Open Collections

UBC Theses and Dissertations

UBC Theses Logo

UBC Theses and Dissertations

Identification and characterization of a maturation-inhibited protein kinase (MIPK) Morrison, Donna Lorraine 1998

You are currently on our download blacklist and unable to view media. You will be unbanned within an hour.
To un-ban yourself please visit the following link and solve the reCAPTCHA, we will then redirect you back here.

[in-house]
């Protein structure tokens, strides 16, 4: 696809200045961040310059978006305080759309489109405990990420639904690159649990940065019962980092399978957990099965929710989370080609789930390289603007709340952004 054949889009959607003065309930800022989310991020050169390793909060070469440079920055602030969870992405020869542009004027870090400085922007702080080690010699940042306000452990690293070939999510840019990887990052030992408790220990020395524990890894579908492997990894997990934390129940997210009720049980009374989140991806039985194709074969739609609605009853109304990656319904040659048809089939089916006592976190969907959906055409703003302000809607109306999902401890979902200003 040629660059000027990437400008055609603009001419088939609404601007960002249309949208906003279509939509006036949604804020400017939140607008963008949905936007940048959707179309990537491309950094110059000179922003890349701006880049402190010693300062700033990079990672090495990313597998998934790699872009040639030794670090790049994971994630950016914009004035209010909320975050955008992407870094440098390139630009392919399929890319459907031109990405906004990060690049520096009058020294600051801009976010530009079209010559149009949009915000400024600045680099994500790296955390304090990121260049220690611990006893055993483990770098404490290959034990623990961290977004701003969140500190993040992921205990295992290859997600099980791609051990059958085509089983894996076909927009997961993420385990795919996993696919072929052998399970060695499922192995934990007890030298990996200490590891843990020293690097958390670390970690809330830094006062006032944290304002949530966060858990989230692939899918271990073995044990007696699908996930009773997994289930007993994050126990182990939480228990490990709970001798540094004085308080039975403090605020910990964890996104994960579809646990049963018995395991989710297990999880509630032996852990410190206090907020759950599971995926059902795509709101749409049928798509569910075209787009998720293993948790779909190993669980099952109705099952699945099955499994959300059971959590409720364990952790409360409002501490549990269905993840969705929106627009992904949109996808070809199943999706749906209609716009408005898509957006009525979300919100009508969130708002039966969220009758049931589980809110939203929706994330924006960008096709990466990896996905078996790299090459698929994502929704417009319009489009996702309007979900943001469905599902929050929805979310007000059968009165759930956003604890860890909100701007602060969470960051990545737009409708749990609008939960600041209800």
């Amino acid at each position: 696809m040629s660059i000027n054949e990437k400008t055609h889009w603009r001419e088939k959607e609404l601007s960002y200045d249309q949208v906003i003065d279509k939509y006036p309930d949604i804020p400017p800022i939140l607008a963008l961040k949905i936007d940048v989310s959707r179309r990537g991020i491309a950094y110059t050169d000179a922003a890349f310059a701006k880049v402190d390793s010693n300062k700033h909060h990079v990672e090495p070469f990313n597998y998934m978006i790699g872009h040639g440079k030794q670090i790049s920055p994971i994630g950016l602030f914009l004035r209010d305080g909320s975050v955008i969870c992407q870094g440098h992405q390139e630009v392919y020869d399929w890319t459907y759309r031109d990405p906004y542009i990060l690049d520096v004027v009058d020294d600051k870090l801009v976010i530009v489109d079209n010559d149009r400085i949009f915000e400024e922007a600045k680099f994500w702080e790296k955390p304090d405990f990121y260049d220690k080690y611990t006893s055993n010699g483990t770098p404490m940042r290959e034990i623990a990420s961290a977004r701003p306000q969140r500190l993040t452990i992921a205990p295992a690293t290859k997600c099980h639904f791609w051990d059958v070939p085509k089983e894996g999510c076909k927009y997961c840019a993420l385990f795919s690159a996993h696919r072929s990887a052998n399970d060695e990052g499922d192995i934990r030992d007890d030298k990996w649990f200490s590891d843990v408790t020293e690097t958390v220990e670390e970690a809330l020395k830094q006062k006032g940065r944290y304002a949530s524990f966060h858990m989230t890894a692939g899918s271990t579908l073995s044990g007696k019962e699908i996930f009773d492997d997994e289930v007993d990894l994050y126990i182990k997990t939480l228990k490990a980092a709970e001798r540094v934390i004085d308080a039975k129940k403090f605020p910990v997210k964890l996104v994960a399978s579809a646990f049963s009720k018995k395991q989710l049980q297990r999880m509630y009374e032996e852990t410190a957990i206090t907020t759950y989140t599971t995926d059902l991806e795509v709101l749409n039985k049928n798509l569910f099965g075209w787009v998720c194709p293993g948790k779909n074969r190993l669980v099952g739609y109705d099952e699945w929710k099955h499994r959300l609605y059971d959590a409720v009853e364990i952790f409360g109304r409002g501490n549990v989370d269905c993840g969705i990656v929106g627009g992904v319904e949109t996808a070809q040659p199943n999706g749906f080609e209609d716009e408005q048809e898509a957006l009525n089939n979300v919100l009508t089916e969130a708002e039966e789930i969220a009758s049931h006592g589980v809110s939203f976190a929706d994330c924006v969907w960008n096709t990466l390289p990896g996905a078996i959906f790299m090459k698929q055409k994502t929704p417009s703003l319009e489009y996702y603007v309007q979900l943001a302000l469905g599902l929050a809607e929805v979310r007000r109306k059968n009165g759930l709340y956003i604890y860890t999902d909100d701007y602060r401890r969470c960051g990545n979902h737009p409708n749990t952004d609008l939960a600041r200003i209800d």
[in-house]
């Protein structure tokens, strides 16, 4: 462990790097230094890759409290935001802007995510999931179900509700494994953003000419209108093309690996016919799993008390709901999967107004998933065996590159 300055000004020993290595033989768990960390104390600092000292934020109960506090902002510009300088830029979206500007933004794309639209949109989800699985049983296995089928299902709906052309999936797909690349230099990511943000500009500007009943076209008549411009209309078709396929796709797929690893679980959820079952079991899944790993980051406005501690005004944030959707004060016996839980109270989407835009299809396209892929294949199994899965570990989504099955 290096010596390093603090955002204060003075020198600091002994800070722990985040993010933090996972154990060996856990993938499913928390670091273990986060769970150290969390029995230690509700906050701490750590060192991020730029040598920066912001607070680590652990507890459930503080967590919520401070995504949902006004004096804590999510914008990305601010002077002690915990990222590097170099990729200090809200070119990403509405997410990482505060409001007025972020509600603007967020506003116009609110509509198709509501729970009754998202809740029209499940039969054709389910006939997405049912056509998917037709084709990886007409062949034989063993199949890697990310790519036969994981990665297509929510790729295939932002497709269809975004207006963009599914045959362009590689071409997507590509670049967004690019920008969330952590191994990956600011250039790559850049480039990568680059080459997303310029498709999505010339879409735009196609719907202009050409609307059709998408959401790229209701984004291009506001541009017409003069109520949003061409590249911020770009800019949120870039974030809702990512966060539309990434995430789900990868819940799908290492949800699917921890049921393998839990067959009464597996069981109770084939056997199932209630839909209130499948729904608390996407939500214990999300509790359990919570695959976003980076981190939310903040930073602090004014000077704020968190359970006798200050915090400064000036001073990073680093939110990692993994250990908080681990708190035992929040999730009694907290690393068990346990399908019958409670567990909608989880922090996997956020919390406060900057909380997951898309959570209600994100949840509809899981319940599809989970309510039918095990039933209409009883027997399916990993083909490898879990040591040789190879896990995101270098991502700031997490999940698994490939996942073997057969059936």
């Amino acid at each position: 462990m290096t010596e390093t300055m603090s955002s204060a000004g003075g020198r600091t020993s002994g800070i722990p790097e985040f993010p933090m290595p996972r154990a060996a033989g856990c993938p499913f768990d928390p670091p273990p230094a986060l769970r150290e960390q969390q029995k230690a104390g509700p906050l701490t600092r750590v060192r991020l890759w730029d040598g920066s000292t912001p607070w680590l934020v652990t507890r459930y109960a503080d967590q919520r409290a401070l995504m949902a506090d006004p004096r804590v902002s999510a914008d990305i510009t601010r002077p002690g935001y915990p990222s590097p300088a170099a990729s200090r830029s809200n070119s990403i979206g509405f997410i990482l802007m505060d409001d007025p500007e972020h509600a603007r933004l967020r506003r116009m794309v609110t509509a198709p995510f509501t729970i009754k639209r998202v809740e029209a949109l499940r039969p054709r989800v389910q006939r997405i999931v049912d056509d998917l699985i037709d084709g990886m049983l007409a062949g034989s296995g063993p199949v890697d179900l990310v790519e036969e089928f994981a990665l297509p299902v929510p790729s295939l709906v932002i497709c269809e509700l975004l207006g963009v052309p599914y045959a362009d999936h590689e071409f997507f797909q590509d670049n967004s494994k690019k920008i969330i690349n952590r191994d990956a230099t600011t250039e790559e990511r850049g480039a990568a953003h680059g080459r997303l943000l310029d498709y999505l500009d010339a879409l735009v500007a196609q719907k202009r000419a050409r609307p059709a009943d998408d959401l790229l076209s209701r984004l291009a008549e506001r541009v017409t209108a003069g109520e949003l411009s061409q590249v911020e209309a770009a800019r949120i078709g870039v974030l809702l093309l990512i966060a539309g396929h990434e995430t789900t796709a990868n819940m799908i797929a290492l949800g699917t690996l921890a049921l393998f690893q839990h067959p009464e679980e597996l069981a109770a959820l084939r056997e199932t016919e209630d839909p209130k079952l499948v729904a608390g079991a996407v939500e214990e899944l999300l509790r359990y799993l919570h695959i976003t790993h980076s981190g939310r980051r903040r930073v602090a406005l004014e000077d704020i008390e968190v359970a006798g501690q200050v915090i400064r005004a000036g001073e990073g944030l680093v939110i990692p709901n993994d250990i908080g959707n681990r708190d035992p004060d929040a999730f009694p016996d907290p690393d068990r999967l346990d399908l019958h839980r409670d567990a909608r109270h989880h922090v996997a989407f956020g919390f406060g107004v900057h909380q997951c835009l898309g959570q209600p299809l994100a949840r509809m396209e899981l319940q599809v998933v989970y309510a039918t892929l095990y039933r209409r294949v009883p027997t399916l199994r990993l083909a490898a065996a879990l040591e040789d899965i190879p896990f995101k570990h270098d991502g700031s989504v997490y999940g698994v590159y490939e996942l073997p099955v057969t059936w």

Item Metadata


831-ubc_1998-272060.pdf [ 16.39MB ]
JSON: 831-1.0088772.json
JSON-LD: 831-1.0088772-ld.json
RDF/XML (Pretty): 831-1.0088772-rdf.xml
RDF/JSON: 831-1.0088772-rdf.json
Turtle: 831-1.0088772-turtle.txt
N-Triples: 831-1.0088772-rdf-ntriples.txt
Original Record: 831-1.0088772-source.json
Full Text

Full Text